Have you ever let yourself down? Maybe you didn’t reach a goal, or you fell short of your own expectations. Many times, what prevents us from following through is a shortage of our own self-discipline. Having the power to control your actions, your mind, and your habits is powerful, but not always easy to achieve. The good news is, any kind of self-discipline is a habit, and just like any habit, repetition and feedback are key. Better self-control and self-discipline is possible to have in your life, the key is learning through physical-discipline.


Big Picture Goals

Sometimes big picture goals can get lost in day-to-day life. When you don’t have any immediate feedback, you may not even realize that your self-discipline is slipping. Physical exercise is a great way to build momentum toward overall self-discipline because you see an immediate result while building a healthy and productive habit.
For example, studies have shown that people who exercise regularly are more likely to make healthier dietary choices. Researchers call this the “transfer effect”. When we make one healthy decision (exercising) we automatically start looking for ways to improve other areas of our health (diet). This is a great example because diet is usually something people associate with willpower, which is just another word for self-discipline. It can be tough to see or feel immediate effects from changes in our diet. However, if you went to the gym today you have put in a certain amount of time and energy toward being more fit. Your brain has already made the decision to do something healthy and gotten a result, so following that up with better food choices becomes easier.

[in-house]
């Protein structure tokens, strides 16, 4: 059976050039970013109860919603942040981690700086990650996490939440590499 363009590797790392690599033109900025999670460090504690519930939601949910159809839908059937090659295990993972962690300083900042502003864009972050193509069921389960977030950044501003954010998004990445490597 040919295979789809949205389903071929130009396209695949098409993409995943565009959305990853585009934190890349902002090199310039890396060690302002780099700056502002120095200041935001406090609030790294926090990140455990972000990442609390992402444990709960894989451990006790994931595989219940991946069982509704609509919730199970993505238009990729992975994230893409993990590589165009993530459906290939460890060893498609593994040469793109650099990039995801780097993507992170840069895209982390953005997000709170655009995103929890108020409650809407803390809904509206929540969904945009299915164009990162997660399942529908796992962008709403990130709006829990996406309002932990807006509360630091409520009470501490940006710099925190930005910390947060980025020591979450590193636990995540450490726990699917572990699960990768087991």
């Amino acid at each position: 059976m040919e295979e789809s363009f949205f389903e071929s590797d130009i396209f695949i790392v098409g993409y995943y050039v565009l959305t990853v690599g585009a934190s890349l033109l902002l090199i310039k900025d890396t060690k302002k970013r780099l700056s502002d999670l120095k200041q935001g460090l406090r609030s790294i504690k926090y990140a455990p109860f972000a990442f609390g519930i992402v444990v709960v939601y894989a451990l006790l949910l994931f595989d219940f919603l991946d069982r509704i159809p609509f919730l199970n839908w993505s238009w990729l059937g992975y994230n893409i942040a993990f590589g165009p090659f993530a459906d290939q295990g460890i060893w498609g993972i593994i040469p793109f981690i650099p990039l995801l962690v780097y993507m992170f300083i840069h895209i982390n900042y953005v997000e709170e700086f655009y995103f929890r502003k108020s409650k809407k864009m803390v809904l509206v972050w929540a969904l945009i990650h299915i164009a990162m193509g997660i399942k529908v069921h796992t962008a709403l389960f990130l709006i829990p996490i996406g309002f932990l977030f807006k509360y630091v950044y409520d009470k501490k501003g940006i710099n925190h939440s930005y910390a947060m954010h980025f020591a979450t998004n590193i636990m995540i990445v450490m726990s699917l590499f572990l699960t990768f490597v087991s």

Seeing Rewards

Exercise also teaches us how to manage our emotions. It’s common knowledge that success comes from regular effort, not from just working when you feel like it. Exercise is positively correlated with emotional stability and self-control. When we exercise we observe a cause and effect from the effort we put in (workouts) and the result we get out (better appearance, more energy, lower risk of disease, etc). It trains the brain to understand that the discipline brings a reward, and that doing something that may be temporarily uncomfortable like a sprint will leave you feeling better in the long term.

Healthy amounts of physical exercise provide an opportunity for self-control that can have a domino effect into other areas of our lives. This is particularly true for adolescents who may feel that they do not have control in many aspects of their lives. This is why many teen centers focus on fitness skills and exercise as part of their programs. By learning that a healthy habit can yield results and self-satisfaction, it makes it easier for us to start picking up other healthy, productive habits that pave the way for greater self-discipline.

Author's Bio: 

Eileen O'Shanassy is a freelance writer and blogger based out of Flagstaff, AZ. She writes on a variety of topics and loves to research and write. She enjoys baking, biking, and kayaking. Check out her Twitter @eileenoshanassy.